Susan Sgorbati has been involved in the field of dance for over thirty years as a chore- ographer, artistic director, dancer, and teacher. Since 1983, she has been on the Dance Faculty at Bennington College in Vermont where she has co-taught numerous interdisciplinary courses with biologists, musicians, visual artists, and anthropologists. Her focus on dance improvisation for performance coa- lesced into an on-going research into the relationship between dance and music improvisation and the science of complex sys- tems, which she named Emergent Improvisation (EI). Her initial meetings, a decade ago, with eminent scientists in the field of complexity, Dr. Bruce Weber, Dr. Gerald Edelman, and Dr. Stuart Kauffman, inspired the direc- tion and naming of her work and she sustains dynamic on-going dialogues with each of them and others.
These interactions have taken many forms: co-teaching and co-authoring a paper with Dr. Weber; winter residencies (2004 to 2006) at The Neurosciences Institute in La Jolla, California under the tutelage of Dr. Edelman, where her Emergent Improvisation Project (EIP) performance was heralded by The San Diego Union- Tribune as one of the “Top 10 Performances of 2006;” presentation of collaborative research with Dr. Kauffman at a symposium spon- sored by The National Endowment for the Arts and The National Science Foundation in Washington, D.C., 2010, and participation in Dr. Kauffman’s complexity-focused interdisciplinary Crazy Salon at the University of Vermont.
Sgorbati has presented her EI research at the 6th International Conference on Complex Systems [hosted by the New England Complex Systems Institute] and the Conference on Emergence hosted by the Star Island Institute for Science in the Age of Religion.
Her writing has been published in Contact Quarterly dance journal, Nouvelles de Danse (Belgium), and the anthology Idea in Action (Berlin: Spector Books, 2012).
Her dance work has been presented at many venues and festivals in New York City and New England. In 2006, Sgorbati received a National Performance Network Creation Fund Grant to develop and tour original performance work (Emergent Improvisation Project). In 2011, she was granted a Creative Research Residency at the Experimental Media and Performing Arts Center (EMPAC) at Rensselaer Polytechnic Institute to explore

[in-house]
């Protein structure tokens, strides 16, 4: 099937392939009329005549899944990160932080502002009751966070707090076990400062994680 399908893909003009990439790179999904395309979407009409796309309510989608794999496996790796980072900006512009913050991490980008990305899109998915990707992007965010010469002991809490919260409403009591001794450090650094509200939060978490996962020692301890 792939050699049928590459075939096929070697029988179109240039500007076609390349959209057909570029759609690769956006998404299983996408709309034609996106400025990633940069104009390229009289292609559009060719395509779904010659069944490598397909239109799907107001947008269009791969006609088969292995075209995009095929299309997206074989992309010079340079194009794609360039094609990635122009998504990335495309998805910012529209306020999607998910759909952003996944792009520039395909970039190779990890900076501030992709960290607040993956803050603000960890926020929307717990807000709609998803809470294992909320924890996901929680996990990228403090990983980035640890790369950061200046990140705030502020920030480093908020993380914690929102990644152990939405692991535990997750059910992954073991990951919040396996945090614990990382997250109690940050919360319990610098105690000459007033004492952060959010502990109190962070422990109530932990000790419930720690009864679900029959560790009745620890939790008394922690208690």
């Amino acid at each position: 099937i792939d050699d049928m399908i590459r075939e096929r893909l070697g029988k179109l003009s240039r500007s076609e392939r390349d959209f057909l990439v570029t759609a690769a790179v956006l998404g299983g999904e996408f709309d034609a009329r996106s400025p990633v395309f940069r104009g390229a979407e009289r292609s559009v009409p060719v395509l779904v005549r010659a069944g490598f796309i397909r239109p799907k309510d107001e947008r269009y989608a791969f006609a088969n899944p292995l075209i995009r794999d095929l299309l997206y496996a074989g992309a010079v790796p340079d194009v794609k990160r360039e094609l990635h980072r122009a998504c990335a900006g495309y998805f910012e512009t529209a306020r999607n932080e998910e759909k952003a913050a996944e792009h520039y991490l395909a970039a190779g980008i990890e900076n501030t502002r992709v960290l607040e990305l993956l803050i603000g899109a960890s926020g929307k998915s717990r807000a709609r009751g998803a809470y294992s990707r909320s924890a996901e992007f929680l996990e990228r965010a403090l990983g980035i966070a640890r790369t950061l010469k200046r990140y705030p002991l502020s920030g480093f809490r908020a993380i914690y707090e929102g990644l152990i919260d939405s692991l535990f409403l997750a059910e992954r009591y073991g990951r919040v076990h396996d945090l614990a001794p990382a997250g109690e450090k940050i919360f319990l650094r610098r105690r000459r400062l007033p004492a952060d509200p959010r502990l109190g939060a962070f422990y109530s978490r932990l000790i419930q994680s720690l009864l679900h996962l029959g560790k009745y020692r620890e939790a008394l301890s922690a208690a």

her new research on “emergent structuring.” She is currently col- laborating with filmmaker Elliot Caplan on Convergence: The Emergent Improvisation Film.
Parallel to her dance career, Sgorbati is a professional mediator with extensive training and expertise in both multi-party and environmental dispute resolution for which she has received numerous honors and awards. Since 1999 she has mediated cases for the Vermont Human Rights Commission and holds The Barbara and Lewis Jones Chair for Social Activism at Bennington College where she is currently Curriculum Coordinator for the new Center for The Advancement of Public Action. Sgorbati began imple- menting the communication structures of Emergent Improvisation in her conflict resolution practice on a recent trip to the Middle East and is in the process of writing about it.
|Susan Sgorbati and Katie Martin [in front].
Photo by Cynthia Locklin.
EIP continues to forge new connections both nationally and internationally with organizations and institutions devoted to inter- disciplinary research, education, cultural development, and unique platforms for performance. (www.emergentimprovisation.org)
Katie Martin is a dance artist and recipient of the national Jacob K. Javits Fellowship in Dance, working within the overlapping spheres of choreography, performance, education, and movement research. She has presented and performed her choreographic work throughout New York City and nationally, including Joyce SoHo, Dance Theater Workshop (now New York Live Arts), Danspace Project at St. Mark’s Church, Symphony Space, The Neurosciences Institute, New England Complex Systems Institute, Flynn Center for the Performing Arts, and the Experimental Media and Performing Arts Center (EMPAC), among others. Katie has also danced in the works of such artists as Mark Dendy, Ann Carlson, Keith Thompson, Dana Reitz, Susan Rethorst, Meg Wolfe, Cathy Nicoli, David Dorfman, and with Susan Sgorbati’s Emergent Improvisation Project and has collaborated and performed with such musicians as Bill Nace, Jake Meginsky, Tatsuya Nakatani, and Chris Cooper.